What is the ICMP protocol?
Rimscout continuously collects certain network data and performs tests to better diagnose problems in the network and to measure the availability and performance of stations, e.g. routers or providers. This requires the ICMP protocol. However, during our network assessments, we encounter environments where ICMP is restricted or even completely blocked.
To understand the importance of ICMP, we will first look at the various other transport protocols. The TCP protocol is the backbone of the Internet Protocol and contains essential functions required for smooth communication between devices. ICMP packets play a crucial role in this. They often work in the background to keep traffic flowing. UDP, on the other hand, is used not only for DNS queries, but also for the transmission of audio and video packets. Packet loss can easily occur here. However, during assessment or monitoring, the assessor or administrator must be informed of the packet loss with a meaningful error message.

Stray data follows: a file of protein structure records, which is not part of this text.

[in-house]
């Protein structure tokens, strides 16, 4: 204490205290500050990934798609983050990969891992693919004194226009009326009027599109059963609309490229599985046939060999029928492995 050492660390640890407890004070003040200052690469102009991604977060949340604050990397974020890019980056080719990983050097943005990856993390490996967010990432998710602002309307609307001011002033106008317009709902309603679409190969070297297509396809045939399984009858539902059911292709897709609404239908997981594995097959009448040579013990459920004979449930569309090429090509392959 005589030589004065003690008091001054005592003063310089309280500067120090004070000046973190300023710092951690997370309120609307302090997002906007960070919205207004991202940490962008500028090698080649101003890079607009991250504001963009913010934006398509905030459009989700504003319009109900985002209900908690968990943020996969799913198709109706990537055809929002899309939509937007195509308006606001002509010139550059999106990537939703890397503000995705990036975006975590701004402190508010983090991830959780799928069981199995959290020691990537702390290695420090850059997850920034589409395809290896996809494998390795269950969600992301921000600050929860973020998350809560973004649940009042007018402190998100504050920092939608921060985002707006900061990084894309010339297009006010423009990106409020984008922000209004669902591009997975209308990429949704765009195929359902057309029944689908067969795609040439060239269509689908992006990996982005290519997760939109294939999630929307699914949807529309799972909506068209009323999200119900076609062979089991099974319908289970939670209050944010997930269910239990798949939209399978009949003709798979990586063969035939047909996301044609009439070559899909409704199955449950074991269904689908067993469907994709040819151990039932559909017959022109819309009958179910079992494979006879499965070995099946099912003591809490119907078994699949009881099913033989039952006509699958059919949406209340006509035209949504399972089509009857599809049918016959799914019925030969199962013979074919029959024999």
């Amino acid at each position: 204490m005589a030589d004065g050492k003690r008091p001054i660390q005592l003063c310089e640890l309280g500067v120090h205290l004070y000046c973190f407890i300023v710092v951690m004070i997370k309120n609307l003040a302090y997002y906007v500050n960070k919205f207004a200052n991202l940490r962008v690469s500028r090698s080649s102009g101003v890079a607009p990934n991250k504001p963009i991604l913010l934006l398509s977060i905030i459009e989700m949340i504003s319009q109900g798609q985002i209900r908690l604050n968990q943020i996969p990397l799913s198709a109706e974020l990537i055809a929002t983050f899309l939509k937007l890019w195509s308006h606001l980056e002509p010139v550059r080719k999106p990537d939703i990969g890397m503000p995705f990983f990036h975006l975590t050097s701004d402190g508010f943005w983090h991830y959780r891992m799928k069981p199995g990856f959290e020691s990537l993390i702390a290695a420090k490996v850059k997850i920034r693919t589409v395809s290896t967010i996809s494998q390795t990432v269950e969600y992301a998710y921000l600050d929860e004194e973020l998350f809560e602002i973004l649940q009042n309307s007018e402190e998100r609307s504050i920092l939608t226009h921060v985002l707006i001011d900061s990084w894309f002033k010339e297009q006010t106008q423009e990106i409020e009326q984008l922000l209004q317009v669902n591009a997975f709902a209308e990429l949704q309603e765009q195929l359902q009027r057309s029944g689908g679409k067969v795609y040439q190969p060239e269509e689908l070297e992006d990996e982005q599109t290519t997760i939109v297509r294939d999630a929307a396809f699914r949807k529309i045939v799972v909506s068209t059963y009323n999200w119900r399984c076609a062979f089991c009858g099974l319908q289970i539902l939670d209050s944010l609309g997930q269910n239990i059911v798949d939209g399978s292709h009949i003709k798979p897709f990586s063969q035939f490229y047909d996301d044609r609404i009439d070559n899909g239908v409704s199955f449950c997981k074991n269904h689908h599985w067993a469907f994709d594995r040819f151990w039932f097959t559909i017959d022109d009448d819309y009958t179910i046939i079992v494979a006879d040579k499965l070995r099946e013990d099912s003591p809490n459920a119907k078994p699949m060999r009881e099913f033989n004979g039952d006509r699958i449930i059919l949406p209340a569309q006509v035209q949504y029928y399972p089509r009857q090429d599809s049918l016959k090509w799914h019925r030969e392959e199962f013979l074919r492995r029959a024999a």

This is where ICMP comes into play. It works at the lower level of the IP stack to exchange status and error messages between devices on the network, reporting unreachable destinations or network congestion. In addition, ICMP interacts with the previously mentioned TCP and UDP transport protocols by sending error messages for data packets that have not been delivered.